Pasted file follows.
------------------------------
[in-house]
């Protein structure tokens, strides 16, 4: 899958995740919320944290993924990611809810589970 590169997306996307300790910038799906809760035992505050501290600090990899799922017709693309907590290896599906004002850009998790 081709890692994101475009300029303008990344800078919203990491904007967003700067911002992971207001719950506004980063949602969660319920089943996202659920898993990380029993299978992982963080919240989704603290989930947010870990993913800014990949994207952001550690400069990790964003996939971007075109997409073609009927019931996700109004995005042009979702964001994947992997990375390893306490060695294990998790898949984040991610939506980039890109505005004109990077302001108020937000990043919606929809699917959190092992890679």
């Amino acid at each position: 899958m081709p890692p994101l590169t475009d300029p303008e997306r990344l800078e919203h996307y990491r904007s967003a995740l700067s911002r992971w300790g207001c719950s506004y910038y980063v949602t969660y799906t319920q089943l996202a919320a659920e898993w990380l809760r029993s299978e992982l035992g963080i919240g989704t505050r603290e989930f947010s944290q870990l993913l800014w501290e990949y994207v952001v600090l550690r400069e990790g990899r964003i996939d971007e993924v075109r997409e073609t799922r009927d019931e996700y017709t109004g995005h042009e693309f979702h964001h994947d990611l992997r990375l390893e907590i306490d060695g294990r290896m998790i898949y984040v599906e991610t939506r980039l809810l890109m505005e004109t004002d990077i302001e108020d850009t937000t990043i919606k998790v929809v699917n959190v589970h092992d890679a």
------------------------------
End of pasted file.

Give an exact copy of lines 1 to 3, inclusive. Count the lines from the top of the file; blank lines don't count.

[in-house]
């Protein structure tokens, strides 16, 4: 899958995740919320944290993924990611809810589970 590169997306996307300790910038799906809760035992505050501290600090990899799922017709693309907590290896599906004002850009998790 081709890692994101475009300029303008990344800078919203990491904007967003700067911002992971207001719950506004980063949602969660319920089943996202659920898993990380029993299978992982963080919240989704603290989930947010870990993913800014990949994207952001550690400069990790964003996939971007075109997409073609009927019931996700109004995005042009979702964001994947992997990375390893306490060695294990998790898949984040991610939506980039890109505005004109990077302001108020937000990043919606929809699917959190092992890679």
């Amino acid at each position: 899958m081709p890692p994101l590169t475009d300029p303008e997306r990344l800078e919203h996307y990491r904007s967003a995740l700067s911002r992971w300790g207001c719950s506004y910038y980063v949602t969660y799906t319920q089943l996202a919320a659920e898993w990380l809760r029993s299978e992982l035992g963080i919240g989704t505050r603290e989930f947010s944290q870990l993913l800014w501290e990949y994207v952001v600090l550690r400069e990790g990899r964003i996939d971007e993924v075109r997409e073609t799922r009927d019931e996700y017709t109004g995005h042009e693309f979702h964001h994947d990611l992997r990375l390893e907590i306490d060695g294990r290896m998790i898949y984040v599906e991610t939506r980039l809810l890109m505005e004109t004002d990077i302001e108020d850009t937000t990043i919606k998790v929809v699917n959190v589970h092992d890679a």